Pacific Gas & Electric has launched a community solar program that allows customers to get half or all of their electricity from the sun.
The program is tailored to customers that can’t or don't want to put solar on their roof -- renters in high-rise buildings, for instance. According to the National Renewable Energy Laboratory, approximately half of U.S. households and businesses are unable to install rooftop solar because of ownership, space or shading limitations.
A recent survey found that more than 50 percent of PG&E customers say they want to go solar. The community solar program allows customers to buy solar power from entirely new, locally sourced projects, which is a priority for many Californians.
“PG&E’s Solar Choice program is all about giving customers more choice and control over their energy, and bringing the benefits of solar to our communities,” said PG&E Senior Vice President and Chief Customer Officer Laurie Giammona, in a statement. “Our customers already enjoy some of the cleanest power in the country. Now, they can directly contribute to bringing more renewable energy onto the electric grid -- a win for our customers and for California.”
To participate in the program, customers have to pay a premium. For residences, it’s an additional 3.58 cents per kilowatt-hour; for small businesses, it’s 2.8 cents per kilowatt-hour; and for large businesses, it’s 2.85 cents per kilowatt-hour.
“This makes sure that other ratepayers or other customers who choose not to be part of the program aren’t paying for the program,” said Ari Vanrenen, PG&E spokesperson, in an interview.
For typical homeowners who use 500 kilowatt-hours of electricity per month, getting 100 percent of their electricity from solar through the PG&E program would cost an extra $18 per month.
PG&E expects there to be strong demand. The California utility has already connected more than 215,000 solar customers to the grid, and anticipates that the Solar Choice program will bring solar to 40,000 additional homes and businesses across the company’s service area.
“With Solar Choice, customers can really be the change and decide to put more solar on the electric grid,” said Vanrenen. “Before, they didn’t have that option.”
Customers in California do have other options, though, even if they can't put solar on their own roof. Increasingly, they’re turning to community choice aggregation (CCA) programs for cleaner, local, more affordable energy.
At least two communities in PG&E territory -- Marin County and Sonoma County -- have already set up CCA programs. Participants in CCA programs contract for their own generation and pay a fee to use the utility’s wires and poles. CCAs take time, upfront capital and a lot of commitment to establish, but so far this option has proven cheaper than the status quo.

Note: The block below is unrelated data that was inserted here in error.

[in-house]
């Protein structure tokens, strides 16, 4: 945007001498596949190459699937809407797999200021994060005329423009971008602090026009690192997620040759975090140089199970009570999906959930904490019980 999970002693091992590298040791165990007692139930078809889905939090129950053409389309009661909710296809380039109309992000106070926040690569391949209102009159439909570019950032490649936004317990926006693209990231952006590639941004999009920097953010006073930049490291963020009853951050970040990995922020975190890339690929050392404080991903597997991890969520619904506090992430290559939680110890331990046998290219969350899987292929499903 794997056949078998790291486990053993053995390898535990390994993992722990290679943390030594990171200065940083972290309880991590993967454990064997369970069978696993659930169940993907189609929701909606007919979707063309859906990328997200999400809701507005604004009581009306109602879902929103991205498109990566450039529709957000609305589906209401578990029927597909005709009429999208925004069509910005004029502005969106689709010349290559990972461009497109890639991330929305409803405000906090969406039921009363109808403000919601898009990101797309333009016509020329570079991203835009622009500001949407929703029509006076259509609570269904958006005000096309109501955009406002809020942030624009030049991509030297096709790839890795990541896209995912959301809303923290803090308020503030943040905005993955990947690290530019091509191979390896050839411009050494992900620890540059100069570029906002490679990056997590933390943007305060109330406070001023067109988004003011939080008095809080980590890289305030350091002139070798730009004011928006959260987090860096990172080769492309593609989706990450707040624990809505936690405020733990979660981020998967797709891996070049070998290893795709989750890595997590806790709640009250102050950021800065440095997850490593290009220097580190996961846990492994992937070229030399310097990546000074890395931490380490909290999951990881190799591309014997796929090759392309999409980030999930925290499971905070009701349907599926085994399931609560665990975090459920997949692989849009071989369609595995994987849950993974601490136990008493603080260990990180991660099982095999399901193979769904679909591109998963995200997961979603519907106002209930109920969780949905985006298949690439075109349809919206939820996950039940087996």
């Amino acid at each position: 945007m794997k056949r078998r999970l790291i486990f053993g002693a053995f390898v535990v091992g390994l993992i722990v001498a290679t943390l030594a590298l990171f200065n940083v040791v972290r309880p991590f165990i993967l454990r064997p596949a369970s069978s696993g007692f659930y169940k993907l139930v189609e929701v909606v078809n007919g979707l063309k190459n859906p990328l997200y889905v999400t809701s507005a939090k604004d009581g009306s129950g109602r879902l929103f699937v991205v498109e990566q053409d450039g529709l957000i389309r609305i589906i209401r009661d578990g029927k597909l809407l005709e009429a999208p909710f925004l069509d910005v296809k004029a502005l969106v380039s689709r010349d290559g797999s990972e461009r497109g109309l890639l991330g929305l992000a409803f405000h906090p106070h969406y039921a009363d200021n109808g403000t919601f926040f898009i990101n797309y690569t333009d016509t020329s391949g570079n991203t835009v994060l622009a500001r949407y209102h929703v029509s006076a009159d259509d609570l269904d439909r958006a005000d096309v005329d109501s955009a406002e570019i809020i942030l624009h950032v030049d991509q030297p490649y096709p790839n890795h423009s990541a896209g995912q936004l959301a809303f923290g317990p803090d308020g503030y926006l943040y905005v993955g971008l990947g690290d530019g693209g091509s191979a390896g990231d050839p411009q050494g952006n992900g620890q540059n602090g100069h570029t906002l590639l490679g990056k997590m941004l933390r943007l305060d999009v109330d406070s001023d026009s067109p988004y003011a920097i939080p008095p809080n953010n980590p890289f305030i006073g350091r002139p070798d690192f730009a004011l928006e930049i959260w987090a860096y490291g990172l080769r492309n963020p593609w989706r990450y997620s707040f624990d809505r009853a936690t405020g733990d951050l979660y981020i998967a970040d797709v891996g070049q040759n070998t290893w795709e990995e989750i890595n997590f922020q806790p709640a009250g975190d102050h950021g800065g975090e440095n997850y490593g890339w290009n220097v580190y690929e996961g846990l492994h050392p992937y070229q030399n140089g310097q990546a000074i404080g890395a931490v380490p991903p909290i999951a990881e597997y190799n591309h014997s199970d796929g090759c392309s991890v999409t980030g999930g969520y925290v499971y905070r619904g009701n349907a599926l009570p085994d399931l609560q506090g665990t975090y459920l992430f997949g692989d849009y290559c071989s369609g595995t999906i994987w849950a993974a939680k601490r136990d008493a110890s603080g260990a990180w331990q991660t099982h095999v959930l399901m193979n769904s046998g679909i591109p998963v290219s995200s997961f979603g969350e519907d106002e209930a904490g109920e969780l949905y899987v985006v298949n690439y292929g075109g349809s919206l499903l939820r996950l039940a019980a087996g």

Geof Syphers, CEO of Sonoma Clean Power, said he was happy to see a solar option from PG&E, but noted that CCA customers in his territory have the ability to support an even greener grid.
“The purpose of our agency is to address climate change and provide competitive rates, and PG&E providing another option could help achieve those goals,” he wrote in an email. “Although here in Sonoma County, our customers have a better option with EverGreen, our 100 percent renewable product from Sonoma County sources. By the end of 2016, the mix for EverGreen will be 50/50 geothermal and solar, which matches customer loads 24 hours per day, meaning that EverGreen customers do not rely on natural gas plants to support their use of electricity.”
According to Vanrenen, the Solar Choice offering isn’t about competing with CCAs. “With Solar Choice, PG&E is really responding to the desire of many of our customers to have more renewable energy options,” she said.
California lawmakers recognized this in passing a community solar bill in 2013, with the aim of delivering 600 megawatts of solar energy customers across the state. Regulators specified that utilities are not allowed to build and own the projects. Other states, including Colorado and Minnesota, have also passed community solar legislation.
PG&E put out a request for proposals last year, and has already contracted for an initial eight projects to serve the program totaling 50 megawatts. Selected installers include Western Grid Development, Bakersfield PV I and Mirasol Development.
These new projects are under construction and expected to be complete by 2018. In the meantime, PG&E has set aside an interim pool of solar resources to serve Solar Choice customers. None of these projects help PG&E meet its California renewable portfolio requirements, which the state recently increased to 50 percent. The Solar Choice program is capped at 272 megawatts.
California’s other two investor-owned utilities, Southern California Edison and San Diego Gas & Electric, are also expected to launch community solar programs this year.